|Publication number||US6851087 B1|
|Application number||US 09/679,128|
|Publication date||Feb 1, 2005|
|Filing date||Oct 4, 2000|
|Priority date||Oct 4, 2000|
|Publication number||09679128, 679128, US 6851087 B1, US 6851087B1, US-B1-6851087, US6851087 B1, US6851087B1|
|Inventors||Mark A. Sibert|
|Original Assignee||International Business Machines Corporation|
|Export Citation||BiBTeX, EndNote, RefMan|
|Patent Citations (9), Non-Patent Citations (2), Referenced by (29), Classifications (10), Legal Events (4)|
|External Links: USPTO, USPTO Assignment, Espacenet|
1. Field of the Invention
The present invention relates to a technique for processing computer form data and, more particularly, to a system and method of processing computer form data by dynamically converting data field names of a computer form such as an HTML form, into recognizable data field names using mapping information.
2. Description of the Related Art
As the largest network of computers in the world, the Internet is revolutionizing the business environment. Through the Internet, merchants can offer their products and services to anyone who accesses their Web pages. As a result, online shopping has become extremely popular and merchants are eagerly seeking ways to improve the online shopping experience of the users.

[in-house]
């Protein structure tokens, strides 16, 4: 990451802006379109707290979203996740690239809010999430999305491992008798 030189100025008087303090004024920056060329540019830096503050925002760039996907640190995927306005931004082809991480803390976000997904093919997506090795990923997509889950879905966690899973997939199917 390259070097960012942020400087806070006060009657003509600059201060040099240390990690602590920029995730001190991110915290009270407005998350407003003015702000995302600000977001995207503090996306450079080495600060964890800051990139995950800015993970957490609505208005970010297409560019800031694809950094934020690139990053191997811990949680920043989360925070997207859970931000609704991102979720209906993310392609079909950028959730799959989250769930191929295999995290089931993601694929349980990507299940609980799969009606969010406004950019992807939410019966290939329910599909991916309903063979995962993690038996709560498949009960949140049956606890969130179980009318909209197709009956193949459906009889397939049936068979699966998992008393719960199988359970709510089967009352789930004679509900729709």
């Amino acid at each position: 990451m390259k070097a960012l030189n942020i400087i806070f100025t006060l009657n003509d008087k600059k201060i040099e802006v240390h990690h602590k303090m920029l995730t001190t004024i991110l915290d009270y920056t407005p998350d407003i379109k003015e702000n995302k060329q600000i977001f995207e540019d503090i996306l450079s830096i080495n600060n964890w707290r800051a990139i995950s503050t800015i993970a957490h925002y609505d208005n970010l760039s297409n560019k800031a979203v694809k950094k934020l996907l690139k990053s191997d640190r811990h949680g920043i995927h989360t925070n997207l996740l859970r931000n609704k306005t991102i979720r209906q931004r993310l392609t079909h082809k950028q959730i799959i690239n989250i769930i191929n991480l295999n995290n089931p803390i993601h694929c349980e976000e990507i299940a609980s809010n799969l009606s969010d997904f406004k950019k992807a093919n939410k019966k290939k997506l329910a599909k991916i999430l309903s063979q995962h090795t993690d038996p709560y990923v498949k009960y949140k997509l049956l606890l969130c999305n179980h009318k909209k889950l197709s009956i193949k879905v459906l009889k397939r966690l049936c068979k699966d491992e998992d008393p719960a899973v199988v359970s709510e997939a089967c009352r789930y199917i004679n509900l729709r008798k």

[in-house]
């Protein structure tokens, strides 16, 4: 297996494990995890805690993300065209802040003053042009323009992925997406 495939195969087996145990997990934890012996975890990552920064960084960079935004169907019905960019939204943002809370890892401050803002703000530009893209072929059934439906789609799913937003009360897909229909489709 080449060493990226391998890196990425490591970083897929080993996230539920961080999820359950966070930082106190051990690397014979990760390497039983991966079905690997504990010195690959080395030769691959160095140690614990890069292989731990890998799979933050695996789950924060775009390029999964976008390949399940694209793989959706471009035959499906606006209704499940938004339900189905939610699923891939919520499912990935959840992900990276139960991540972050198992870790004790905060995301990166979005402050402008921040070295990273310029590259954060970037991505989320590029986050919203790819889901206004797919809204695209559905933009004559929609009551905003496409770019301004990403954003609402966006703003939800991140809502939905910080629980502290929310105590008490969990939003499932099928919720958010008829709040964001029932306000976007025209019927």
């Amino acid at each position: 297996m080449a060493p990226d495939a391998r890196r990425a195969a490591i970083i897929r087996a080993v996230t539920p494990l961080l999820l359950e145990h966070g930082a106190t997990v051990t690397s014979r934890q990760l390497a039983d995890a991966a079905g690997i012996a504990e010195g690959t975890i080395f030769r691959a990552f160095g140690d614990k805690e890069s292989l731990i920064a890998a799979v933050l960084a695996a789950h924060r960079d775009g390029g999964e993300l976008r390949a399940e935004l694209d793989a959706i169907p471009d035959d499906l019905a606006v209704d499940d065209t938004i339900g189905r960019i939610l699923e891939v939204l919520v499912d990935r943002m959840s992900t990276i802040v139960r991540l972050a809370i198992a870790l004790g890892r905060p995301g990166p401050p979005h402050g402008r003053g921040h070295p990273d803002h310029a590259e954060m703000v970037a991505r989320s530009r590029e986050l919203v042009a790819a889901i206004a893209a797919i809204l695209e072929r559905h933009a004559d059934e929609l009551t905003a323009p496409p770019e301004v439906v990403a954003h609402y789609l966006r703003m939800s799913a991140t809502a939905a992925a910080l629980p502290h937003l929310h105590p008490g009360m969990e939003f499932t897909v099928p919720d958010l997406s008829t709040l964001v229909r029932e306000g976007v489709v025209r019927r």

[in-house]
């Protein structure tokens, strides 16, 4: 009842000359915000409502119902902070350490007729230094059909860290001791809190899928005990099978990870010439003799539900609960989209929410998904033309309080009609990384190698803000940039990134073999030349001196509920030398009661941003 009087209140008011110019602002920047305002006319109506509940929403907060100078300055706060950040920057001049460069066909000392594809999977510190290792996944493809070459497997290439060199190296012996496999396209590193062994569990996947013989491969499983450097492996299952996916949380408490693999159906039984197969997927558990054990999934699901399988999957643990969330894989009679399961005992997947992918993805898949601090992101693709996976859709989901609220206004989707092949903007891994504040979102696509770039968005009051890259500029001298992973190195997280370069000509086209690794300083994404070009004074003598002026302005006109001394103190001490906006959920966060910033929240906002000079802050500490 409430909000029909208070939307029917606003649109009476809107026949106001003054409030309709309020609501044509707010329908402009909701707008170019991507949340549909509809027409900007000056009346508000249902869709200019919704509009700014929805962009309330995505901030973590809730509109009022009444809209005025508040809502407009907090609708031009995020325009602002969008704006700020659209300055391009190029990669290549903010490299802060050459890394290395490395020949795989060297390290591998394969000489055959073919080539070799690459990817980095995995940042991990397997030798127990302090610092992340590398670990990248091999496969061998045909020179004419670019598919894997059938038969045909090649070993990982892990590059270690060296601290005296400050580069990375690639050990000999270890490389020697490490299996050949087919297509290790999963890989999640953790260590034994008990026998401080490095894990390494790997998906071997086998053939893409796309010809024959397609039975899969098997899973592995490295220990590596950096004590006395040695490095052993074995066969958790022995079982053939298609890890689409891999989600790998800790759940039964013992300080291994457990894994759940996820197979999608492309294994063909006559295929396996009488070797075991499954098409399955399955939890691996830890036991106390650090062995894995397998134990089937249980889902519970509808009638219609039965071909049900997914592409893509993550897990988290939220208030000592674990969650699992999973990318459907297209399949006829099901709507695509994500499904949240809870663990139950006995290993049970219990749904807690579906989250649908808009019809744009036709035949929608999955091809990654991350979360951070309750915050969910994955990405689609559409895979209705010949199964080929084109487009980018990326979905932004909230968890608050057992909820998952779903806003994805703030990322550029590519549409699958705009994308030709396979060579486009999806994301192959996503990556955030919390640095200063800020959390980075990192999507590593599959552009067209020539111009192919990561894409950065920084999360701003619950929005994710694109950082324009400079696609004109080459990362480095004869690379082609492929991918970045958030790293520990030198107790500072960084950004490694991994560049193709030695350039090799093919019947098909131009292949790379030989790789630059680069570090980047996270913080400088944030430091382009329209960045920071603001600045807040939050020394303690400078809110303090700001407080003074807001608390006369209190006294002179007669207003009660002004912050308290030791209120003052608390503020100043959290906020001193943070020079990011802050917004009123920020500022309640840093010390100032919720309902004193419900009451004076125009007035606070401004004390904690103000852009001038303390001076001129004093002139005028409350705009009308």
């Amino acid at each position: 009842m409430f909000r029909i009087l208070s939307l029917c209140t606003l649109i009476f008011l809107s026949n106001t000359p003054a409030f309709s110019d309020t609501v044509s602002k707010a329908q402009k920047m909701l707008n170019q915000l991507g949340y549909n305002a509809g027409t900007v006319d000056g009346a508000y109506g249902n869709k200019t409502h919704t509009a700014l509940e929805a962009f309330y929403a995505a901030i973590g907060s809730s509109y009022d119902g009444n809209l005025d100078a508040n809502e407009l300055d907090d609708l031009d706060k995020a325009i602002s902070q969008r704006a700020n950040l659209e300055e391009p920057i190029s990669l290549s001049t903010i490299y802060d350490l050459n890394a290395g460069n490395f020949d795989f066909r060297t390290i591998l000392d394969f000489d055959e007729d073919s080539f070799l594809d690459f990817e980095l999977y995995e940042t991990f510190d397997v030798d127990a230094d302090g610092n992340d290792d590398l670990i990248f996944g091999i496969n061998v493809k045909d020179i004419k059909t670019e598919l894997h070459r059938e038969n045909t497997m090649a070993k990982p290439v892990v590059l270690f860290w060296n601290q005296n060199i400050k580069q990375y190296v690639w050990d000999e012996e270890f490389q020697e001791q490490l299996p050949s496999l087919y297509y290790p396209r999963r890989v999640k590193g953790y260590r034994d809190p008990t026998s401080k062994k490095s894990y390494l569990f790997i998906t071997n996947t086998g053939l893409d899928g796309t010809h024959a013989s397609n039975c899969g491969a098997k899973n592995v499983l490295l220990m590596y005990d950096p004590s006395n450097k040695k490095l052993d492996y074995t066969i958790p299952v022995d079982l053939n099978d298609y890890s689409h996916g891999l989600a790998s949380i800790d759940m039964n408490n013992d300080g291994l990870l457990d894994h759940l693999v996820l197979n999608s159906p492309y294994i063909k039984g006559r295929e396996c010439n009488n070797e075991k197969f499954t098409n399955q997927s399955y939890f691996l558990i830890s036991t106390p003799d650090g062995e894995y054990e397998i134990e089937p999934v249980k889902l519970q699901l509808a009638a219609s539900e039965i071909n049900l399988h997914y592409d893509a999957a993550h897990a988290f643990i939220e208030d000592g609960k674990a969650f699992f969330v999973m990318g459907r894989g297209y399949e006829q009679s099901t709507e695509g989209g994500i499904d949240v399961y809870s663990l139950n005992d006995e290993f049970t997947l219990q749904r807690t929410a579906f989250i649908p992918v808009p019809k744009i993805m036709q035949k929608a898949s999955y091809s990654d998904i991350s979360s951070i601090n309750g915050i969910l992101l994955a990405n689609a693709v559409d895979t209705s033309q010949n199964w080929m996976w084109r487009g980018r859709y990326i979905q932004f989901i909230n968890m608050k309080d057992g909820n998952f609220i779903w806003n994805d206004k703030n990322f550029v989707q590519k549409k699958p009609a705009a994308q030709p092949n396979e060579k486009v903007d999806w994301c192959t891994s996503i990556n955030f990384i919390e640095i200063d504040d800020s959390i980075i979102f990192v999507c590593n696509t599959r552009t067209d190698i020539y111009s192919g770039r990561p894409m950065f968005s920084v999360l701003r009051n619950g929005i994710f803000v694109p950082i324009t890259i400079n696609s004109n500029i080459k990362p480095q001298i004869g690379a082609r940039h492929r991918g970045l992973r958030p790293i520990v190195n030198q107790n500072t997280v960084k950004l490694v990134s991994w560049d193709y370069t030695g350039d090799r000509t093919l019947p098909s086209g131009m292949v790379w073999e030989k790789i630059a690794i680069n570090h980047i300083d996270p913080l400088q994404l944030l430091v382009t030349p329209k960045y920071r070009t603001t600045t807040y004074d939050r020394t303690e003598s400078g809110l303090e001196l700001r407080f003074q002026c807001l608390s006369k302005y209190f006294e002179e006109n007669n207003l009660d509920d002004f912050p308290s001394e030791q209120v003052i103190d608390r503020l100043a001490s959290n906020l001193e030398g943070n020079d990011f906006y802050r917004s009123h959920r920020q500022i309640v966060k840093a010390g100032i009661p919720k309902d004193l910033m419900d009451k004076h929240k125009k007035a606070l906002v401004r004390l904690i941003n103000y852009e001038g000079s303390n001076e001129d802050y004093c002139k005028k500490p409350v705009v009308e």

A Web browser 12 is stored on the user's computer 10. A Web browser is a client program which displays and allows interaction with Web pages that are typically written in the well known HyperText Markup Language (Ht). The merchant's server 20 includes a HyperText Transport Protocol (HTTP) server 22 for managing communications to and from the user's browser 12, and a form processing program (FPP) 24 for processing form data received by the HTTP server 22 from the browser 12.
FPP's are well known and typically comprise computer software that processes form data input to the FPP. In older systems, many of which are still in operation today, the FPP 24 is programmed to recognize only merchant-specific (also called “proprietary”) form data.